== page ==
Market potential for successfully implementing a network of BPS projects across the US is high, based on growing recognition and understanding of the BPS process and its economic, environmental and societal values. In the past six months, the number of companies, cities and chambers of commerce contacting USBCSD for help in implementing BPS projects in their communities has steadily increased and includes Boston, Milwaukee, Lansing, Detroit, San Francisco, East Bay, Sonoma County, Austin and San Antonio. Other high-priority states include Florida, Ohio, Illinois and New York.
How can companies fund these projects?
In the past, projects were initiated with grant funding with the remainder of the funding from project participant fees. Currently, USBCSD is using a novel funding mechanism that will reduce or eliminate the need for grant funding and provide low-cost capital to implement BPS projects. Property Assessed Clean Energy (PACE) financing can only be allocated to fund projects that provide the public benefits of reducing energy consumption as well as carbon emissions, and BPS represents one of the most cost-efficient methods to achieve these savings. USBCSD has assembled a core team of partners to develop PACE-funded BPS projects across the US.
This is a global initiative. How do businesses in different countries collaborate on these programs?
USBCSD has developed a close relationship with the China Business Council for Sustainable Development (CBCSD). Many member companies of both organizations have facilities in both the US and China. A new partnership with the US and Chinese governments, called the EcoPartnership program, is enabling the US and China business councils to pursue BPS with strong government support. Specific plans include applying the new PACE financing approaches for energy efficiency in commercial and industrial buildings and to support implementation of byproduct synergy.
The EcoPartnership Program was established under the US-China 10-Year Framework on Energy and Environment, approved in Beijing in 2008. The program links stakeholders from the public, private and civic sectors across the US and China to solve environmental and energy challenges and address climate change in ways that promote economic growth.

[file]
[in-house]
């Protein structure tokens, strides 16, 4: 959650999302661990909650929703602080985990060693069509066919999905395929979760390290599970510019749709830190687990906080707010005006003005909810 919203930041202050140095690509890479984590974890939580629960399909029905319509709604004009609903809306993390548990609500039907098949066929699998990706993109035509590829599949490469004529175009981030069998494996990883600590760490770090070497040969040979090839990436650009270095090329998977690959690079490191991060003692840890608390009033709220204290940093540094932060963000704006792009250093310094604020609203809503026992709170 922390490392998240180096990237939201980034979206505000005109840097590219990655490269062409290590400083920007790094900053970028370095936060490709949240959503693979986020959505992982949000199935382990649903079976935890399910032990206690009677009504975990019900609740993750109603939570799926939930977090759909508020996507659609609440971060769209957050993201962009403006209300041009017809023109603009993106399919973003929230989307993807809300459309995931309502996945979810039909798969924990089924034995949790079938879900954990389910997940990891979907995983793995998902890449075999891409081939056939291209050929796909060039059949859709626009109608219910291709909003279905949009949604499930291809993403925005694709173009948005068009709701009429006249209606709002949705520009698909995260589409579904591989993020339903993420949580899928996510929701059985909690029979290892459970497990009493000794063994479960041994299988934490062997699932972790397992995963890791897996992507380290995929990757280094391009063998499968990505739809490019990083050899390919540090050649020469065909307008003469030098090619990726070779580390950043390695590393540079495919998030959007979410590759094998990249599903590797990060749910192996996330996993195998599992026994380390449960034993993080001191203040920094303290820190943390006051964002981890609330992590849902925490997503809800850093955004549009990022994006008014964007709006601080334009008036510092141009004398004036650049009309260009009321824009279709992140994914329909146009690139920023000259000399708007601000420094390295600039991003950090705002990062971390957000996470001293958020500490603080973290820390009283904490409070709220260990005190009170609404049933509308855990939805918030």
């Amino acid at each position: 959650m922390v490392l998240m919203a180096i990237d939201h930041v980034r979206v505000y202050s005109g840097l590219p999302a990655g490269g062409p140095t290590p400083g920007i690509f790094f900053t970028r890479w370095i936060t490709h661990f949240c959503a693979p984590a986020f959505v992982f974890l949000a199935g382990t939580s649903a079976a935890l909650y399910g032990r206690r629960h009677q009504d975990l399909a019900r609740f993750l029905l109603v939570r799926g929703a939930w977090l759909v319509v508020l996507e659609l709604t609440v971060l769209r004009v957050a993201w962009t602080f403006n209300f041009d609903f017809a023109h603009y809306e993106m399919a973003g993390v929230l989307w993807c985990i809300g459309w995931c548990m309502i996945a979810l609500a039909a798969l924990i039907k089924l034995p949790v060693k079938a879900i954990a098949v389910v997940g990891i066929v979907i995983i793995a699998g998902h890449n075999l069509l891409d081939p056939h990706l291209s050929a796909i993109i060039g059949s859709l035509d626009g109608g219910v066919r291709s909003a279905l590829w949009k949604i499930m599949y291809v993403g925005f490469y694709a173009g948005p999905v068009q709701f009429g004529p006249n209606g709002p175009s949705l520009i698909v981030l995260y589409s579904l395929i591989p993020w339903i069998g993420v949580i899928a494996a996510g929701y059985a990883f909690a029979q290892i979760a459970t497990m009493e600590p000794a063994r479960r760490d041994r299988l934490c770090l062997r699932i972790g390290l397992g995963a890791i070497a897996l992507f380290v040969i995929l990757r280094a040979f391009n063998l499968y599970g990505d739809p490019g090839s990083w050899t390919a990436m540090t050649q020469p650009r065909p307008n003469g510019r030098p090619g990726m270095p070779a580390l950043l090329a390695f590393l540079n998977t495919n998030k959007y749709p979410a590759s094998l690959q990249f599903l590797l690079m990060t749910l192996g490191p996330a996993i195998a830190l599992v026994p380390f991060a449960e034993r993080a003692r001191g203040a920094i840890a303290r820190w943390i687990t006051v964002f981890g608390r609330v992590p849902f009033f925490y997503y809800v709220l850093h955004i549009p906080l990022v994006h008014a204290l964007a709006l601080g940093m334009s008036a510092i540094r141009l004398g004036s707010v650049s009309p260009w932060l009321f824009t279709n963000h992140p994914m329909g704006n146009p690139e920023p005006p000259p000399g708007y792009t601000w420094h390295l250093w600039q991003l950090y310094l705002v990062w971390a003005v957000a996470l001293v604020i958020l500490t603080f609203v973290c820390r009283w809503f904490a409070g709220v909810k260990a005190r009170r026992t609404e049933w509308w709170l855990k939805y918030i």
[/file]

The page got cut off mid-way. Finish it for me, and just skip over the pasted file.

There are 62 regional BCSD networks globally, and each has its own membership and unique challenges. The consistent focus of each regional network is collaboration to achieve sustainable development objectives.
How can the US learn from the success the UK has had with the program?
USBCSD has worked closely with the UK Industrial Symbiosis program and has seen the value in the use of a centralized database to manage the growth of a national network of BPS projects. As a result, USBCSD developed the CIRRUS Database: a robust, web-based BPS database that facilitates participant communication and BPS data entry as well as synergy identification, tracking and reporting. The geographic information system-based (GIS) synergy and materials-mapping capability also allows easy cross-project collaboration opportunities to be identified.
The UK program, called the National Industrial Symbiosis Program (NISP) in an outgrowth of the UK Business Council for Sustainable Development, which learned about BPS from USBCSD. We remain close collaborators and share information across the Atlantic on a regular basis. NISP has seen great success in the UK and Europe in large part because it has received substantial funding from the national government that has brought a very strong return on investment for the UK and for participating companies, now numbering more than 14,000.